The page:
If you haven’t heard already, let me be the one to fill you in: Blake Lively is pregnant! Lively, an actress and Martha Stewart wannabe (without the jail time, one hopes), announced her pregnancy via her lifestyle website Preserve. I’m actually fairly surprised that no media outlet hasn’t jumped all over writing “Will Blake Lively be able to ‘Preserve’ her body post-baby?” but sadly, such double entendre headlines are most likely around the corner.
Preserve serves up a wistful, dreamy, fanciful, and 99 percent unattainable aesthetic, unless you happen to have an extra $150 to spend on pants that look like an upside down sweatshirt or want to drop $65 on something that looks like it was made by my 2nd grade son. And, I have a sneaking suspicion that all things pregnancy will be treated similarly. But here’s the thing: pregnancy isn’t all that dreamy and fanciful. Sure, you can take some heavily filtered but no less gorgeous photos of you cupping the new life inside of you with the sun shining down, but that’s not really representative of pregnancy as a whole. And when you think about it, I can understand why. Nobody wants to talk about the not-so-perfect parts of pregnancy. Nobody wants to talk about the icky, weird, or strange parts. Nobody wants to preserve those parts. But, just in case, I’ll share a few so we can get a balanced look at what pregnancy is really like. Keep reading »
Almost exactly year ago, TIME magazine ran a cover story called “The Childfree Life” about the rising number of Americans who were opting not to have kids. One of those couples was Paul and Leah Clouse, who both felt that they couldn’t balance their creative interests (a bakery for her, a blog for him) and also be good parents. “If we decided to have children, we’d have to grieve the life we currently have,” Leah said.
Now, it looks like the grieving time has begun. Because the Clouses are having a baby.
If you go to Leah Clouse’s Facebook page, you’ll see that her profile photo is now an illustration of her (with pregnant belly), Paul, and their two cats, with a note reading “Baby Clouse Arriving April 2015.” For many people, having a baby is a joyous occasion, and I’m happy to congratulate friends when they welcome children of their own. But I just can’t feel too happy for the Clouses. Keep reading »
They say that your life completely changes when you have a baby. That this overwhelming sense of love makes you forget all of the sleepless nights and dirty diapers, the temper tantrums and crayon marks on the freshly-painted walls. Many new mothers declare that this is what they were meant to do: bring another life into this world. I suppose this is how I feel, too — except that I’m not a mom yet.
Ever since I was a little girl, I’ve always known that I wanted to be a mother. I used to create elaborate scenarios with my dolls as my “babies” where I was their doting mother. When I was around 14, I began babysitting for one of the local church’s childcare centers a few Sundays a month; I’d spend a couple of hours watching after babies and toddlers while their parents attended services. I bounced smiling babies on my knees, fed them bottles as they looked up at me with their big eyes, and patted their backs and sang to them as they cried. In college I made extra money by nannying for a family during the summer. I’d travel with them and their three small children, taking care of them practically 24/7. At night I was regularly woken up because of the two-year-old’s nightmares. My alarm clock was the baby wailing for his first morning bottle. But even though they weren’t my kids, I felt that emotional tug deep inside my chest. Children make me feel a peaceful happiness — like you’re living in a world where everything is pure and beautiful. Keep reading »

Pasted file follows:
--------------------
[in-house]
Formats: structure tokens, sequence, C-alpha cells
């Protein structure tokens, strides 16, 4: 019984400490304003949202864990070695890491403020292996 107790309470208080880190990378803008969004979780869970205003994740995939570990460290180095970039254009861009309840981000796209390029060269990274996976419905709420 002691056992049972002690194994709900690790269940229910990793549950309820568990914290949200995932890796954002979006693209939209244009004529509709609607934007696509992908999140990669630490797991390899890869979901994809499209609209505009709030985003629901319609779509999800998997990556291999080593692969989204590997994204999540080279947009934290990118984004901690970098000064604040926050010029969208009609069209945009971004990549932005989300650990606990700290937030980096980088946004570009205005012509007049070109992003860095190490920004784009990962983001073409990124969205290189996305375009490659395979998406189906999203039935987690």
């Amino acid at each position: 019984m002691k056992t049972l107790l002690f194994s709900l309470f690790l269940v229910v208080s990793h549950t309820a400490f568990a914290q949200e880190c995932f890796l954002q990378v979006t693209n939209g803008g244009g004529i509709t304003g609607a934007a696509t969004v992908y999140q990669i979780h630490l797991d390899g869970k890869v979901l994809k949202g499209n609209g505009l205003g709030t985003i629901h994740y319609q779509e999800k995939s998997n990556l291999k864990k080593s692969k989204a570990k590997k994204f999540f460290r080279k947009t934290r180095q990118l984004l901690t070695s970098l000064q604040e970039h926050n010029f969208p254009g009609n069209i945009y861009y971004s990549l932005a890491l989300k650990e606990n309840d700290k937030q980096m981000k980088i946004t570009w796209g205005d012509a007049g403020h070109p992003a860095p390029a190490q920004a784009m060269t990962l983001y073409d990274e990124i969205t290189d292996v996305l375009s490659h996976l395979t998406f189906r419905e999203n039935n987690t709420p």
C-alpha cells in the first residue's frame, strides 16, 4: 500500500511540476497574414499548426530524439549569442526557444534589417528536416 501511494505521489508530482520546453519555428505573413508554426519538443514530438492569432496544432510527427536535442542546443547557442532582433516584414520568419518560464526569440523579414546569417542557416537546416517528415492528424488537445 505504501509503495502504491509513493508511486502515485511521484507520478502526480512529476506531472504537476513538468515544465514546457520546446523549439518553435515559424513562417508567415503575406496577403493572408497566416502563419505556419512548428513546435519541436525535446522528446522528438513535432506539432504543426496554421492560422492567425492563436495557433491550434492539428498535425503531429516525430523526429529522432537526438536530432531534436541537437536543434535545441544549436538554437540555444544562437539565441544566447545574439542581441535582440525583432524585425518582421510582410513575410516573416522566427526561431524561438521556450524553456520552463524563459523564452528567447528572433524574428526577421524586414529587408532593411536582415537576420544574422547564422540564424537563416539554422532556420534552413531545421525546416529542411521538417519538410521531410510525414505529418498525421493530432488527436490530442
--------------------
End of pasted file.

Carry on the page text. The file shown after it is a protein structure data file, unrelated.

The first few months that I had my dog Lucca were rough. I adored her, make no mistake, but training a two-month-old puppy is no joke. I would set my alarm for the middle of the night so I could walk her, as her tiny bladder wasn’t yet prepared to hold it all night. And while I was crate-training her (a fantastic method, by the way), she had more than a few bathroom accidents indoors. One time she peed on my bed three times in one day, always after I had washed the sheets from the previous accident. The impact on my social life took some getting used to as well; she needed to be walked right after work, which meant I had to skip happy hour regularly, and I couldn’t stay out late much those first few months either. But you know what? She grew up and became better trained and, most of all, I adapted. It really wasn’t a big deal. Very quickly I realized I couldn’t imagine my life before her or without her. She’s my baby.
Of course, she’s not a real baby. I want one of those very, very badly and am hoping to have a child of my own in the next few years, either with a partner or “Murphy Brown”-style. Regardless of how it happens, the child I have will be joining a family unit that includes Lucca. I’ve written about how it’s hard to imagine loving any creature as much as I love Lucca, but I also inherently understand the love for my child will be “bigger” or at the very least different. But I do not expect my love for Lucca to lessen. And I know I won’t ever reach the point of not loving her, despite what Allison Benedikt, a dog owner and mom of three, writes in her Slate essay advising future parents to never get a dog. Keep reading »
Why anyone would pay 2012 Republican presidential nominee Mitt Romney money to talk about anything, I don’t know, but I guess it’s mutually beneficial. He has to pay the bills on that car-elevator somehow. Anyway, quoting from the book of Luke in the Bible, Romney encouraged the recent grads of Southern Virginia University to “launch out into the deep.” But what exactly did this mean? Find work that you love? Pay off those student loans before Sallie Mae hunts you down like a dog?
No. Get married. Keep reading »